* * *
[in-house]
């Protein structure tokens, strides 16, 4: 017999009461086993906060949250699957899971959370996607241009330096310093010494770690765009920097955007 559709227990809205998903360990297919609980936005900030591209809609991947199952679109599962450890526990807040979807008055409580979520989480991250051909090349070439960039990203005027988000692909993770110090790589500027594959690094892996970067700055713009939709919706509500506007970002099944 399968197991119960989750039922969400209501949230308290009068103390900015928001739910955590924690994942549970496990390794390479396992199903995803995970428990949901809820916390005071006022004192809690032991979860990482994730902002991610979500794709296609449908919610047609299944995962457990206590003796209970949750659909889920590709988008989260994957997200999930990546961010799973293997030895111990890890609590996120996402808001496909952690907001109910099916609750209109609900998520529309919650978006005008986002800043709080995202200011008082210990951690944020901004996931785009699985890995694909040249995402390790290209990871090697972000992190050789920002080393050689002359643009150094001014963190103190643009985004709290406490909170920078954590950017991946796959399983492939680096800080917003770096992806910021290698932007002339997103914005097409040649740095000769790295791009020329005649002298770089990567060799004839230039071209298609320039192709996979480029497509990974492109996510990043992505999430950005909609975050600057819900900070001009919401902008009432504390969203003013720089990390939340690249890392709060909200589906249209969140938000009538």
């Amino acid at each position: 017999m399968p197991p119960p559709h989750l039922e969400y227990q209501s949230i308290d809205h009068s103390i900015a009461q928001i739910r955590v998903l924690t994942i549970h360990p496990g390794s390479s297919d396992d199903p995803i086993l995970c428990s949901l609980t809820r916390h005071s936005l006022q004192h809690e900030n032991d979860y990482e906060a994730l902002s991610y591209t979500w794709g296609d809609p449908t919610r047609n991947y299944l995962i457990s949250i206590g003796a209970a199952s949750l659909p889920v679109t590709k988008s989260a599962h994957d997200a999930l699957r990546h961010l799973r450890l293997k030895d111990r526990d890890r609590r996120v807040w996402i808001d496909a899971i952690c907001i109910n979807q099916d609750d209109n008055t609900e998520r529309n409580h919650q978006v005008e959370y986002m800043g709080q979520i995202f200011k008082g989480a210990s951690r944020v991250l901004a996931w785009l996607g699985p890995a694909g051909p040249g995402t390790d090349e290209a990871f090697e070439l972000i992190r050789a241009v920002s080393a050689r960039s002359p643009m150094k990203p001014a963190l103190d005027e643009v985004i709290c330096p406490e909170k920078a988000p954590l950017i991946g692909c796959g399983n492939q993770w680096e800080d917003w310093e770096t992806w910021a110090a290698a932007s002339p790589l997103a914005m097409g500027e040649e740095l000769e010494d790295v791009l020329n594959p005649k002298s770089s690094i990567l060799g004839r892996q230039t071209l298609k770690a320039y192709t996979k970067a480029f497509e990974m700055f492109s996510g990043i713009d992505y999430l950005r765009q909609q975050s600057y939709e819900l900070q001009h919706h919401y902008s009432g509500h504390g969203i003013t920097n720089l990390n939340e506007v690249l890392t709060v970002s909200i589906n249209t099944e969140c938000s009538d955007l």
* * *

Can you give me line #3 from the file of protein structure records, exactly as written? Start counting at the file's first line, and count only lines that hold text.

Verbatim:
């Amino acid at each position: 017999m399968p197991p119960p559709h989750l039922e969400y227990q209501s949230i308290d809205h009068s103390i900015a009461q928001i739910r955590v998903l924690t994942i549970h360990p496990g390794s390479s297919d396992d199903p995803i086993l995970c428990s949901l609980t809820r916390h005071s936005l006022q004192h809690e900030n032991d979860y990482e906060a994730l902002s991610y591209t979500w794709g296609d809609p449908t919610r047609n991947y299944l995962i457990s949250i206590g003796a209970a199952s949750l659909p889920v679109t590709k988008s989260a599962h994957d997200a999930l699957r990546h961010l799973r450890l293997k030895d111990r526990d890890r609590r996120v807040w996402i808001d496909a899971i952690c907001i109910n979807q099916d609750d209109n008055t609900e998520r529309n409580h919650q978006v005008e959370y986002m800043g709080q979520i995202f200011k008082g989480a210990s951690r944020v991250l901004a996931w785009l996607g699985p890995a694909g051909p040249g995402t390790d090349e290209a990871f090697e070439l972000i992190r050789a241009v920002s080393a050689r960039s002359p643009m150094k990203p001014a963190l103190d005027e643009v985004i709290c330096p406490e909170k920078a988000p954590l950017i991946g692909c796959g399983n492939q993770w680096e800080d917003w310093e770096t992806w910021a110090a290698a932007s002339p790589l997103a914005m097409g500027e040649e740095l000769e010494d790295v791009l020329n594959p005649k002298s770089s690094i990567l060799g004839r892996q230039t071209l298609k770690a320039y192709t996979k970067a480029f497509e990974m700055f492109s996510g990043i713009d992505y999430l950005r765009q909609q975050s600057y939709e819900l900070q001009h919706h919401y902008s009432g509500h504390g969203i003013t920097n720089l990390n939340e506007v690249l890392t709060v970002s909200i589906n249209t099944e969140c938000s009538d955007l």